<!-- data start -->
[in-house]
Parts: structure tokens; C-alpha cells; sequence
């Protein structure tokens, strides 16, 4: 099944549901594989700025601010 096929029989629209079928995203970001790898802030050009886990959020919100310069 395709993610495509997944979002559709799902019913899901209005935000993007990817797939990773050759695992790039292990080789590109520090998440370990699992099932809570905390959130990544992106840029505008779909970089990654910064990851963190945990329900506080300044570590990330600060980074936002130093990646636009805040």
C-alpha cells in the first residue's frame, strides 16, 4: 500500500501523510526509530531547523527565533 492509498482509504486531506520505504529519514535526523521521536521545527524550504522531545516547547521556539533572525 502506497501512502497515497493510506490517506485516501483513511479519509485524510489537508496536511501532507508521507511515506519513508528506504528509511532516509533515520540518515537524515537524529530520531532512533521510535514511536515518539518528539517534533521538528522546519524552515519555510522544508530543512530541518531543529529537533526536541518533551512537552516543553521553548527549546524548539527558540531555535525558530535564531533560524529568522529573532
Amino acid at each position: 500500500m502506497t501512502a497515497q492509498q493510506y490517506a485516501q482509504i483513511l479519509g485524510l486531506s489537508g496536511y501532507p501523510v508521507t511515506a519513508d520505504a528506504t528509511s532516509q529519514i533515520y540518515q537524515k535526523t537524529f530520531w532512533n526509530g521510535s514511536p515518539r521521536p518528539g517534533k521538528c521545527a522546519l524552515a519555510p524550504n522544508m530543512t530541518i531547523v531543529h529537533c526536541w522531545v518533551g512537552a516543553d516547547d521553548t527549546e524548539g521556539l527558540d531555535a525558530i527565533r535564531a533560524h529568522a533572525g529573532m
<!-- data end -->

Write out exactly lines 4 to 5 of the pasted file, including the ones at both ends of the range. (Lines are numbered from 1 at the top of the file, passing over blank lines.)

C-alpha cells in the first residue's frame, strides 16, 4: 500500500501523510526509530531547523527565533 492509498482509504486531506520505504529519514535526523521521536521545527524550504522531545516547547521556539533572525 502506497501512502497515497493510506490517506485516501483513511479519509485524510489537508496536511501532507508521507511515506519513508528506504528509511532516509533515520540518515537524515537524529530520531532512533521510535514511536515518539518528539517534533521538528522546519524552515519555510522544508530543512530541518531543529529537533526536541518533551512537552516543553521553548527549546524548539527558540531555535525558530535564531533560524529568522529573532
Amino acid at each position: 500500500m502506497t501512502a497515497q492509498q493510506y490517506a485516501q482509504i483513511l479519509g485524510l486531506s489537508g496536511y501532507p501523510v508521507t511515506a519513508d520505504a528506504t528509511s532516509q529519514i533515520y540518515q537524515k535526523t537524529f530520531w532512533n526509530g521510535s514511536p515518539r521521536p518528539g517534533k521538528c521545527a522546519l524552515a519555510p524550504n522544508m530543512t530541518i531547523v531543529h529537533c526536541w522531545v518533551g512537552a516543553d516547547d521553548t527549546e524548539g521556539l527558540d531555535a525558530i527565533r535564531a533560524h529568522a533572525g529573532m